“It’s just another heavy-handed overreach from the state that violates our local control. If they really want to develop affordable housing, they should encourage development in undeveloped areas and stop trying to jam more units into fully developed cities,” he said at the time.
Costa Mesa Councilman Don Harper, also told The Epoch Times he’s opposed to the new law although the city he represents didn’t oppose the bill.
“If the state of California is going to mandate how we fulfill our housing needs, what’s the purpose of local government?” he told The Epoch Times, also in a recent interview.
According to Mr. Wiener in a press release last year, the previous law on the issue, which was just revamped, has “proven one of the strongest tools ... for driving affordable housing development.” According to the senator, the older law has helped develop more than 18,000 affordable-housing units in the four years since it was enacted in 2018.
According to an Assembly analysis before the law was passed, the older law was limited in its effectiveness not only because it excluded coastal and fire zones but also because of increases in interest rates and building materials in the last few years, which limited new home construction. Certain labor requirements, the analysis said, were also too strict.
However, under the new law, some labor requirements have been removed.
Homes in Newport Beach, Calif., on Jan. 18, 2021. (John Fredricks/The Epoch Times)
The Oakland-based California Conference of Carpenters—which advocates better working conditions for its workers—supported the bill and said it “will create massive work opportunities for current Union members and will also foster organizing opportunities unseen for decades.”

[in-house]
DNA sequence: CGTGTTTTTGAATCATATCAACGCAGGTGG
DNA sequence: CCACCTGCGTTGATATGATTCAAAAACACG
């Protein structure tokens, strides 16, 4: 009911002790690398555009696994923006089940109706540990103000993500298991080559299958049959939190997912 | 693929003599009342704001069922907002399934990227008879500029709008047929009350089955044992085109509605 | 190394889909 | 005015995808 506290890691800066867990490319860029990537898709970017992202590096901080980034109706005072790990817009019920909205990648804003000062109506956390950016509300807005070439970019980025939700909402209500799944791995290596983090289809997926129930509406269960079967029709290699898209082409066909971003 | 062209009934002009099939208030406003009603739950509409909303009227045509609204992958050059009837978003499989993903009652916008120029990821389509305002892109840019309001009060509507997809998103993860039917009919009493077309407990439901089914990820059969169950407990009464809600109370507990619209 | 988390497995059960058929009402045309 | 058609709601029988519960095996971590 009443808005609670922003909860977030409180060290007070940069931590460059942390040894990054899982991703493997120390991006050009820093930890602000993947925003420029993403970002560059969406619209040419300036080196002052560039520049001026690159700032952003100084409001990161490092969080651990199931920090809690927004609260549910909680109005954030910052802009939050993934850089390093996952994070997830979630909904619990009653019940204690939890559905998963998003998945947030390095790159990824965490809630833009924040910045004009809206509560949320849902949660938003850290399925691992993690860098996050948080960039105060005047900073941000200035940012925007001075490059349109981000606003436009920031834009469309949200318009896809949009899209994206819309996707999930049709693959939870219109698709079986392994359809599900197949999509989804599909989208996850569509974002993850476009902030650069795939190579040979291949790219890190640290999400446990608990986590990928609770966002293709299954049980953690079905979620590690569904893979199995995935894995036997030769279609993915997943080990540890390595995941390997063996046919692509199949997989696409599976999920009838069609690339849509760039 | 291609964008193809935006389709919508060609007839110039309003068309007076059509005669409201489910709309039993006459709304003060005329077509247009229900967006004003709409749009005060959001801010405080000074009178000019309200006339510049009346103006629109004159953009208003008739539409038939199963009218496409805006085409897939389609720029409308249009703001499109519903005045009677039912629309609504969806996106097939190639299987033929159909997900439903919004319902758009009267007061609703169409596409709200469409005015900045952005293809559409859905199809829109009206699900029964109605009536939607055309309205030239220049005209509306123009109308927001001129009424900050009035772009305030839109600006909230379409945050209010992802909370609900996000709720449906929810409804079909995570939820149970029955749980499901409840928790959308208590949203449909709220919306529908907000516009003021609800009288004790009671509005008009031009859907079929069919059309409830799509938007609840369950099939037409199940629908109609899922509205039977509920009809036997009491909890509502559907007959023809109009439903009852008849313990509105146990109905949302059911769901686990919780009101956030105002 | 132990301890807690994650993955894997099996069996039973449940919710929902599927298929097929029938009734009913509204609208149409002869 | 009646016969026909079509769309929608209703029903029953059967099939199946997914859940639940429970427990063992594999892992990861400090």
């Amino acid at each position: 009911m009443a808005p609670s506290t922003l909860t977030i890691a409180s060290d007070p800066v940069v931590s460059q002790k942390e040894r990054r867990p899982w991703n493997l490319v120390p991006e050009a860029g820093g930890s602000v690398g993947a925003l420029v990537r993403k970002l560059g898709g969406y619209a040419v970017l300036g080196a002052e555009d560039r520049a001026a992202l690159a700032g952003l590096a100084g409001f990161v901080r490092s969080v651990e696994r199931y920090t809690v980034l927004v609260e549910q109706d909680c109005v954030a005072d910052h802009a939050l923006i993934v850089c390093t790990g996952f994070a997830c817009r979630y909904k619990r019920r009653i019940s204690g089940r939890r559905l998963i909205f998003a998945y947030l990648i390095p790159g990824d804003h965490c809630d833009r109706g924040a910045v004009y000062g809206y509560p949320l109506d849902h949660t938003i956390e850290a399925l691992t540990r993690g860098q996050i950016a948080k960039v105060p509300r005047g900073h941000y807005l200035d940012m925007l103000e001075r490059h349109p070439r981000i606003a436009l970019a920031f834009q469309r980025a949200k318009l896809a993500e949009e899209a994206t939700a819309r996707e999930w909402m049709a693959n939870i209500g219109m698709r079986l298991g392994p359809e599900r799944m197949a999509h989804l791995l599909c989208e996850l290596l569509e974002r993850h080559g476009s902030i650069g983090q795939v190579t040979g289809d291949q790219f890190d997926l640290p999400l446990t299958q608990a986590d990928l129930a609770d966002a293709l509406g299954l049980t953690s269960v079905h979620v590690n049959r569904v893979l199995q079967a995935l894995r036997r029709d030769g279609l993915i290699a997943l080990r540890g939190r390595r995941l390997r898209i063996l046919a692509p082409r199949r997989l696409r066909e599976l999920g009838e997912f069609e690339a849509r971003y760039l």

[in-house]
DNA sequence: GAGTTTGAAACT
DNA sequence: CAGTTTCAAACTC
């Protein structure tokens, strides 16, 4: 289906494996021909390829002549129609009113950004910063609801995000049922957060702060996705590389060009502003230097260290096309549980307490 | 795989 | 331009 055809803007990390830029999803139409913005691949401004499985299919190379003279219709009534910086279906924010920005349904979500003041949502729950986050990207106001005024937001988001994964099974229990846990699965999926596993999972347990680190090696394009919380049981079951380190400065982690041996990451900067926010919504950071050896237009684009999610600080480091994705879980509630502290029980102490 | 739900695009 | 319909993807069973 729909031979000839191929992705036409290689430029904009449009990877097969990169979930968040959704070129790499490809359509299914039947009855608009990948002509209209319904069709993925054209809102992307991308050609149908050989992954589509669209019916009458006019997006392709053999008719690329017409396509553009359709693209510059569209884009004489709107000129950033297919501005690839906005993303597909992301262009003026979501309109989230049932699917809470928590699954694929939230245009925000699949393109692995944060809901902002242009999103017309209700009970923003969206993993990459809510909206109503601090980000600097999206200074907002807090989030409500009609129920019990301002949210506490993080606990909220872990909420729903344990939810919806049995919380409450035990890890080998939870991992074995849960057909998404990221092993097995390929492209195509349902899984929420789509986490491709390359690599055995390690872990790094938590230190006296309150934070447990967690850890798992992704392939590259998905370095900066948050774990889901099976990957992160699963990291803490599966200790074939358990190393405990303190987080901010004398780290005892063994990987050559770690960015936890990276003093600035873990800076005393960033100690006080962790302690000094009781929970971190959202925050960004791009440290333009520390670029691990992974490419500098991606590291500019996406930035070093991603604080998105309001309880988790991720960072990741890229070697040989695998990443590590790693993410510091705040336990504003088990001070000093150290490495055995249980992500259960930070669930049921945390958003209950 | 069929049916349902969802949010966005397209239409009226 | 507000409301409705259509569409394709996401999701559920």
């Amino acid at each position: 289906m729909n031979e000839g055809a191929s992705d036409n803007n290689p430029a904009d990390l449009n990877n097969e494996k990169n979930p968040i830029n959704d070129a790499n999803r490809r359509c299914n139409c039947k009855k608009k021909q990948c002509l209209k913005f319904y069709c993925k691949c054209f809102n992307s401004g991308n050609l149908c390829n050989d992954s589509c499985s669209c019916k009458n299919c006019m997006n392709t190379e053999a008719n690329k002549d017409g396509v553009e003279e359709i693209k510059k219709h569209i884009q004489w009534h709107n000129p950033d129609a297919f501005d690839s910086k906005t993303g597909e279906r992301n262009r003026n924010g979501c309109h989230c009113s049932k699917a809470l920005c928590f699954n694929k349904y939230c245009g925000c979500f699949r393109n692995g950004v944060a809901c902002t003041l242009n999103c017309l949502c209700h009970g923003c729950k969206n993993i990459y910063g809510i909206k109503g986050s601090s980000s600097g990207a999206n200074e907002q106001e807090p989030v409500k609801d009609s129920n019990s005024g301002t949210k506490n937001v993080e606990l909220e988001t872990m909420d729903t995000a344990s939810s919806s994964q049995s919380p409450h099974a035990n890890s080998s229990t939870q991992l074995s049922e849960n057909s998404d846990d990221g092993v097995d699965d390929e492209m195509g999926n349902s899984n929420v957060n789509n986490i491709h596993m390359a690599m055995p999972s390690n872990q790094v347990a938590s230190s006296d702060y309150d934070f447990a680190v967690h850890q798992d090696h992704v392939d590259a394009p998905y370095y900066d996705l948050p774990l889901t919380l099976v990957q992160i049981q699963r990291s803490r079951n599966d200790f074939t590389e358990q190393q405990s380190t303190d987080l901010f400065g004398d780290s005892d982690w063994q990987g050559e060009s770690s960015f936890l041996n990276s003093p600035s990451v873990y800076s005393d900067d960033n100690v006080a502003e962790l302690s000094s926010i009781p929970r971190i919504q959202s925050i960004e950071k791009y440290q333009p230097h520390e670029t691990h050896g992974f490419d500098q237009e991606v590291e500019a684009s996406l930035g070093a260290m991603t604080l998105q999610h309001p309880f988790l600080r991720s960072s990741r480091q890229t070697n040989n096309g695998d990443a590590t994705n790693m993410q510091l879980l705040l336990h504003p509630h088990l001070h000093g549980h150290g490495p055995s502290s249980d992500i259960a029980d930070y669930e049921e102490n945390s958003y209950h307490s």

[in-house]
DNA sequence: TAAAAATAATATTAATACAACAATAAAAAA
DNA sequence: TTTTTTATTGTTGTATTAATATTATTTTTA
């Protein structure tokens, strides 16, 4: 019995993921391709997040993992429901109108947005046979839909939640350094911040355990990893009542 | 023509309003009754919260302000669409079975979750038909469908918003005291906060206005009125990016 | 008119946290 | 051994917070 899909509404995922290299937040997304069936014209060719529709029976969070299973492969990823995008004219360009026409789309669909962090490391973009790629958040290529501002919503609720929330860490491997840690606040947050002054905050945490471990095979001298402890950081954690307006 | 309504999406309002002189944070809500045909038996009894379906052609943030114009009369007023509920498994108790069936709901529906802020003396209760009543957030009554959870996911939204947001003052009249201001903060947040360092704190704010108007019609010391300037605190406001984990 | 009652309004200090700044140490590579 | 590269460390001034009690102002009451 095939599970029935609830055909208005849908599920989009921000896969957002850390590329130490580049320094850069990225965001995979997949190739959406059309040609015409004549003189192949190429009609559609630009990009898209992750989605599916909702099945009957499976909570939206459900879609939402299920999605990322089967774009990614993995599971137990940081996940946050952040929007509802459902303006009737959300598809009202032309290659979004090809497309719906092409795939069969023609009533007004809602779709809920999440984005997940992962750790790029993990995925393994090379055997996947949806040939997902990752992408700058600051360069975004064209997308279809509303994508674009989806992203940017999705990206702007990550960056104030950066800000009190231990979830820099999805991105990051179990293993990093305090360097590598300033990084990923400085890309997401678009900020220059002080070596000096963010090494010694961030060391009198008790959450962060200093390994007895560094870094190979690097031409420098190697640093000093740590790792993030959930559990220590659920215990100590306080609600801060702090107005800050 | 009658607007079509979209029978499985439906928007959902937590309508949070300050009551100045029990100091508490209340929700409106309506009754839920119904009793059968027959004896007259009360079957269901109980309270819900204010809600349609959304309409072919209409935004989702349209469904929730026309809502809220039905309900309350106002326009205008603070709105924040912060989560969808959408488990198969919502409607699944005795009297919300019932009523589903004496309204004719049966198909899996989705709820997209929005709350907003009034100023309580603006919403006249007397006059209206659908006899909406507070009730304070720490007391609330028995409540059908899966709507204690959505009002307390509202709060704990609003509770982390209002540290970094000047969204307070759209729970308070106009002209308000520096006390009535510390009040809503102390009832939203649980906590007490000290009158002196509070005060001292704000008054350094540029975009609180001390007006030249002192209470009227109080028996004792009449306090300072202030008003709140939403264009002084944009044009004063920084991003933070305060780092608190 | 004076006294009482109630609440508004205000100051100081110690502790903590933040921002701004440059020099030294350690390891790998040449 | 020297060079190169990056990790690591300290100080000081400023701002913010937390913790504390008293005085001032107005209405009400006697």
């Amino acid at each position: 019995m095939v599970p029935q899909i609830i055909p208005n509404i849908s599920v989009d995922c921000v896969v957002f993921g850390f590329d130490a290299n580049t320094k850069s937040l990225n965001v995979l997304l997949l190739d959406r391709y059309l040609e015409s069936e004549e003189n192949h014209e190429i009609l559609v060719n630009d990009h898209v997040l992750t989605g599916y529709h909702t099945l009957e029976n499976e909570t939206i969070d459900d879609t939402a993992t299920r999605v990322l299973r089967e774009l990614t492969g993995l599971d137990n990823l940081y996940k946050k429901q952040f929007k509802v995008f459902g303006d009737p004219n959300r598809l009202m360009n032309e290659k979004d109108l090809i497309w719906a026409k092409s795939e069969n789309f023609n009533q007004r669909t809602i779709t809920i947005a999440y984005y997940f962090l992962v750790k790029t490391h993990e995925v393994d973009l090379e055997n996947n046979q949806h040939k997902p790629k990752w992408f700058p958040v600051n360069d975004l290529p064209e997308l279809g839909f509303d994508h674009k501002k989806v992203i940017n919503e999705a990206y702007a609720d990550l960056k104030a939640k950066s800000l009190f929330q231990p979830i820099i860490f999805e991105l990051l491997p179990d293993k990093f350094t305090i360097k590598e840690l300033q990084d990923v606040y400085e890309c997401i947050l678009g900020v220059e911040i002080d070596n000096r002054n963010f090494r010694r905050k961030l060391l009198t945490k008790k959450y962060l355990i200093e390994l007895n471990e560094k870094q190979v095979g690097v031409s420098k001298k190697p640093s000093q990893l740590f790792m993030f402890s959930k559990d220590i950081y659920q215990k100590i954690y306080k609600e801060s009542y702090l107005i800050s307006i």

In California, cities who fail to adopt a state approved so-called housing element in time can also face other repercussions, such as what is known as “builders remedy,” which allows developers to ignore certain local zoning, density, or land-use regulations for proposed developments that include 20 percent “affordable” units sold below market rate.
One California city, La Cañada Flintridge, recently was called out by Attorney General Bonta who requested in December a Los Angeles Superior Court judge “uphold California’s housing laws” and reverse the city’s denial of a housing project submitted under builders’ remedy.
The city—located about 15 miles north of Los Angeles—denied an 80-unit multifamily housing development last year, without the authority to do so, according to Mr. Bonta.
“Since California strengthened its housing laws, cities have attempted, unsuccessfully, to skirt these rules. La Cañada Flintridge is another community making excuses rather than building their fair share of housing,” Gov. Gavin Newsom said in a joint press release
with Mr. Bonta in December.
The city was late on having its approved state-mandated housing plan that shows zoning for a specific amount of new housing. Such are required every eight years. The most recent deadline was October 2021, with La Cañada Flintridge only obtaining its approval in November.